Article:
8

I'm wondering what the correct pluralisation of English abbreviations (or other words) is in written German. I heard there is a lot of fun going on with words that have an added 's to make it plural because this seems to be a no-go (?)

In this case I'm particularly interested in the German plural form for:

API

SDK

knowing that these are English abbreviations for Application Programming Interface and Software Development Kit. But it seems that these are used (in computer science) as well in German documents.

But what is the plural of these? Is it API's or APIs (and SDKs or SDK's) ?

  • It's not been mentioned so far in the answers: The plural-s in abbreviations in German is entirely optional (as typically the abbreviation is built from initials and doesn't take endings into account). In most cases, the article will make it clear what is meant: "der PKW" - "diePKW". So it's entirely acceptable to simply omit the plural-s: "das API/die API", "das SDK/die SDK") if it's clear from the context whether you are talking of one or more of them. – tofro Jul 24 '17 at 8:14
  • Also note that abbreviations ending on "s" or any other sibilant will never receive a plural-s in German: "das/die PS", "der/die Citroen DS" – tofro Jul 24 '17 at 8:21
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    This is, for that matter, a no-go in english as well. For the plural it is "APIs" and not "API's". Greengrocer's apostrophes exist in English as much as in German, it feels to me. – Cornelius Jul 24 '17 at 12:02
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    @tofro Speaking from personal experience as a software developer, I disagree. Omitting the plural s is not acceptable at all. I’ve never seen it used like that anywhere and it simply sounds wrong. It is always – like in the accepted answer – »die APIs« and »die SDKs«. – besc Jul 24 '17 at 15:47
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    @tofro OK, you’re right. “Wrong” was probably too strong a word. Call it “extremely unusual” then. It’s still a far cry from “entirely acceptable”. You will take readers by surprise when you omit the plural s. – besc Jul 24 '17 at 17:39
15

In both English and German a simple -s will suffice:

APIs

SDKs

German is much stricter on this; 's must never be used for plurals.

  • 1
    Nonetheless you will see 's often ("Deppenapostroph"). On shop signs it is de facto more the rule than the exception. – RHa Jul 23 '17 at 22:10
  • @RHa: Das ist wohl etwas übertrieben, obwohl man es schon manchmal sieht. – Rudy Velthuis Jul 24 '17 at 0:44
  • German is not stricter, it is just different. English has very strict rules for building the plural too. Apostrohe-s is only used in certain special cases of plural. – Rudy Velthuis Jul 24 '17 at 0:46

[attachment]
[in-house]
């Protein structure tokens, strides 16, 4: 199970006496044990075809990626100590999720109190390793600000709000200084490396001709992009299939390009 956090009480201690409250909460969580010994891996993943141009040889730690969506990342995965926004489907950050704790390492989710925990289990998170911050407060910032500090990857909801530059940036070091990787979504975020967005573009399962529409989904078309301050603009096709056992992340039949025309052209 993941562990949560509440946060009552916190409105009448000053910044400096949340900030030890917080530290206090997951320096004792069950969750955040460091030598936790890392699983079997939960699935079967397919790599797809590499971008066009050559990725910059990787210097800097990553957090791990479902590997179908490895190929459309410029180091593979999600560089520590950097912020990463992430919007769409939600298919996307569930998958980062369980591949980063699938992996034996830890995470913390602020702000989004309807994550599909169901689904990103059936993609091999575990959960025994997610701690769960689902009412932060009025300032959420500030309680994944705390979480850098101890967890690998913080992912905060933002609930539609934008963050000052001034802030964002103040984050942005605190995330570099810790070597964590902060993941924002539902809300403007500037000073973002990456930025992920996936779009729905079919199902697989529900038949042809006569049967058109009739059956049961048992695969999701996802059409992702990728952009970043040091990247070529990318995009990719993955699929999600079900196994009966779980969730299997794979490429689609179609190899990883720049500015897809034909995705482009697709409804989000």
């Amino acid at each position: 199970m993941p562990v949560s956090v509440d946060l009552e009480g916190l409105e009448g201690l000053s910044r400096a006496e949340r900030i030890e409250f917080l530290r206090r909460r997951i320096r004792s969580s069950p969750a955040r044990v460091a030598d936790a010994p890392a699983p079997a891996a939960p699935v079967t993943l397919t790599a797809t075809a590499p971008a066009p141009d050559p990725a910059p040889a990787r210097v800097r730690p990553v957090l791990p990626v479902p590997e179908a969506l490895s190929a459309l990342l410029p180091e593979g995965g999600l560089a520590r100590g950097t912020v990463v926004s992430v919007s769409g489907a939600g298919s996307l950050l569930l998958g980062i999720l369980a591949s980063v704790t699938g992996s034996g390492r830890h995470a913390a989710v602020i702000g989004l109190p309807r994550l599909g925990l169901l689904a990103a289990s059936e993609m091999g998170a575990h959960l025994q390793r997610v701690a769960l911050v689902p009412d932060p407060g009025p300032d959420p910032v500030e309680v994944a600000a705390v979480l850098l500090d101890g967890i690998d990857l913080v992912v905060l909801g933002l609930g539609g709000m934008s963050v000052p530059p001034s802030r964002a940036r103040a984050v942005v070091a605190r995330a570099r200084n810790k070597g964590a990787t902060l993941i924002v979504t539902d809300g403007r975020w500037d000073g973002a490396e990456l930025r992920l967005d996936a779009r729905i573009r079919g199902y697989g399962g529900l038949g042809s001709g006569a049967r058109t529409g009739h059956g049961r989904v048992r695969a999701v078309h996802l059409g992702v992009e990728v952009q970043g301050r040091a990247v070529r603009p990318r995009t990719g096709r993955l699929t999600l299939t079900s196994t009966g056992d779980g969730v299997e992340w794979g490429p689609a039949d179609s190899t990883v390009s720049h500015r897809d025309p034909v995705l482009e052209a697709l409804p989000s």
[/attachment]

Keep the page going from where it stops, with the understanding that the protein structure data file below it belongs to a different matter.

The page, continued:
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    @RudyVelthuis those cases in English are mostly (numbers, abbreviations, symbols) debatable, leaving very few plurals indeed that require an apostrophe. I don't think I've ever used one except in examples (wikipedia has a list including some of the debatable ones). – Chris H Jul 24 '17 at 8:26
  • Some think it is debatable, other see this a little differently. Anyway, what I meant is that German is not stricter, just different, in this respect. – Rudy Velthuis Jul 24 '17 at 11:31
11

According to the Duden we usually append an 's' for the plural form of such abbreviations, but you can also use the same form for singular and plural (in particular when it is not a feminine abbreviation, hence singular and plural can be distinguished by the article; but still the form with 's' is more common):

Bei Abkürzungen, die auch als solche gesprochen werden, ist im Plural die Beugung häufiger.

die Lkws, seltener: die Lkw (weil im Singular: der Lkw)
die MGs, seltener: die MG

Das gilt vor allem bei weiblichen Abkürzungen, weil bei ihnen der Artikel im Singular und Plural gleich lautet.

die GmbHs, selten: die GmbH (weil der Singular gleich lautet: die GmbH)

So it is die APIs or (less common) die API, and die SDK(s) respectively.

Do not use an apostrophe, because there is nothing left out.

  • Ich finde Plurale von deutschen Abkürzungen mit 's' nicht gut (auch wenn sie zugegebenermaßen sehr etabliert sind). LKWs und MGs würden dann nämlich Lastkraftwagens und Maschinengewehrs heißen. Aber ich schätze diese Inkonsistenz muss bleiben, da die Singularform mit gleichzeitiger Pluralbedeutung zu Verwirrung führt. – Ian Jul 24 '17 at 7:25
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    Allerdings sind diese Art Abkuerzungen eigenstaendige Begriffe geworden; aehnlich wie es mit LASER und RADAR auch passiert ist. Beide sind Abkuerzungen fuer einen Effekt (Lichtverstaerkung durch stimulierte Strahlungsemission, und Funkwellen-Detektion und Entfernungsbestimmung), werden aber verbatim fuer Geraetschaften verwendet. Hut ab, wenn du Kohaerentlichtgenerator oder RADAR-Anlage sagst (oder eben MGe schreibst); aber ich denke, dass sich "ein paar Laser" und eben auch "ein dutzend LKWs" als praktikabler erwiesen haben. – Cornelius Jul 24 '17 at 12:00

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